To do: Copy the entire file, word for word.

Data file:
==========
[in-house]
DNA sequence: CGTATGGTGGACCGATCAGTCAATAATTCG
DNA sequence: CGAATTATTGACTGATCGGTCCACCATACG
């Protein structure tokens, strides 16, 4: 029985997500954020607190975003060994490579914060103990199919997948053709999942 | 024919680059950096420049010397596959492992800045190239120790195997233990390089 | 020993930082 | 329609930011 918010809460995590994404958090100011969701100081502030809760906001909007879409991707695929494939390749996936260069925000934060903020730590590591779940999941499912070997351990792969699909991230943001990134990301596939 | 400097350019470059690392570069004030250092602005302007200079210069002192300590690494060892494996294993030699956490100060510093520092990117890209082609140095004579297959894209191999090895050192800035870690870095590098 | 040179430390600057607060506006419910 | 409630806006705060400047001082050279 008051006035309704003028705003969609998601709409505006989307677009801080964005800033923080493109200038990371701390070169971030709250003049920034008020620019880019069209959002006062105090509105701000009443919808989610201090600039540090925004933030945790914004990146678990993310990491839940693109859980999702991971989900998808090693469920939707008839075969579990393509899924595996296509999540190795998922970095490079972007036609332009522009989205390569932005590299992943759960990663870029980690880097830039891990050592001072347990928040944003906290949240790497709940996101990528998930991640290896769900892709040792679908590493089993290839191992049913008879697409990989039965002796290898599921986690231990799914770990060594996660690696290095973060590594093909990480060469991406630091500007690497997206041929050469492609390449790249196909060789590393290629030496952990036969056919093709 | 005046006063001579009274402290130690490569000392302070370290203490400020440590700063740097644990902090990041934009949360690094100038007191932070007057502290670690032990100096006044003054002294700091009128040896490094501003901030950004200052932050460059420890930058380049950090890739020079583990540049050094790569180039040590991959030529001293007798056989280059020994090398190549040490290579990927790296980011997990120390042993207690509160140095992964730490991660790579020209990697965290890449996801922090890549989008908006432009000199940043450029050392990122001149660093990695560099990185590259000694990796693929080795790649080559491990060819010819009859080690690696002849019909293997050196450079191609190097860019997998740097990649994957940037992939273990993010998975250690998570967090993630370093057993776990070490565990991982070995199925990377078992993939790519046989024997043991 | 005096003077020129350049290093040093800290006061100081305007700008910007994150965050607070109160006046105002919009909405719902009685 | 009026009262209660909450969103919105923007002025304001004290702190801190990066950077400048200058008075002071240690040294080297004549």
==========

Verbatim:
[in-house]
DNA sequence: CGTATGGTGGACCGATCAGTCAATAATTCG
DNA sequence: CGAATTATTGACTGATCGGTCCACCATACG
């Protein structure tokens, strides 16, 4: 029985997500954020607190975003060994490579914060103990199919997948053709999942 | 024919680059950096420049010397596959492992800045190239120790195997233990390089 | 020993930082 | 329609930011 918010809460995590994404958090100011969701100081502030809760906001909007879409991707695929494939390749996936260069925000934060903020730590590591779940999941499912070997351990792969699909991230943001990134990301596939 | 400097350019470059690392570069004030250092602005302007200079210069002192300590690494060892494996294993030699956490100060510093520092990117890209082609140095004579297959894209191999090895050192800035870690870095590098 | 040179430390600057607060506006419910 | 409630806006705060400047001082050279 008051006035309704003028705003969609998601709409505006989307677009801080964005800033923080493109200038990371701390070169971030709250003049920034008020620019880019069209959002006062105090509105701000009443919808989610201090600039540090925004933030945790914004990146678990993310990491839940693109859980999702991971989900998808090693469920939707008839075969579990393509899924595996296509999540190795998922970095490079972007036609332009522009989205390569932005590299992943759960990663870029980690880097830039891990050592001072347990928040944003906290949240790497709940996101990528998930991640290896769900892709040792679908590493089993290839191992049913008879697409990989039965002796290898599921986690231990799914770990060594996660690696290095973060590594093909990480060469991406630091500007690497997206041929050469492609390449790249196909060789590393290629030496952990036969056919093709 | 005046006063001579009274402290130690490569000392302070370290203490400020440590700063740097644990902090990041934009949360690094100038007191932070007057502290670690032990100096006044003054002294700091009128040896490094501003901030950004200052932050460059420890930058380049950090890739020079583990540049050094790569180039040590991959030529001293007798056989280059020994090398190549040490290579990927790296980011997990120390042993207690509160140095992964730490991660790579020209990697965290890449996801922090890549989008908006432009000199940043450029050392990122001149660093990695560099990185590259000694990796693929080795790649080559491990060819010819009859080690690696002849019909293997050196450079191609190097860019997998740097990649994957940037992939273990993010998975250690998570967090993630370093057993776990070490565990991982070995199925990377078992993939790519046989024997043991 | 005096003077020129350049290093040093800290006061100081305007700008910007994150965050607070109160006046105002919009909405719902009685 | 009026009262209660909450969103919105923007002025304001004290702190801190990066950077400048200058008075002071240690040294080297004549």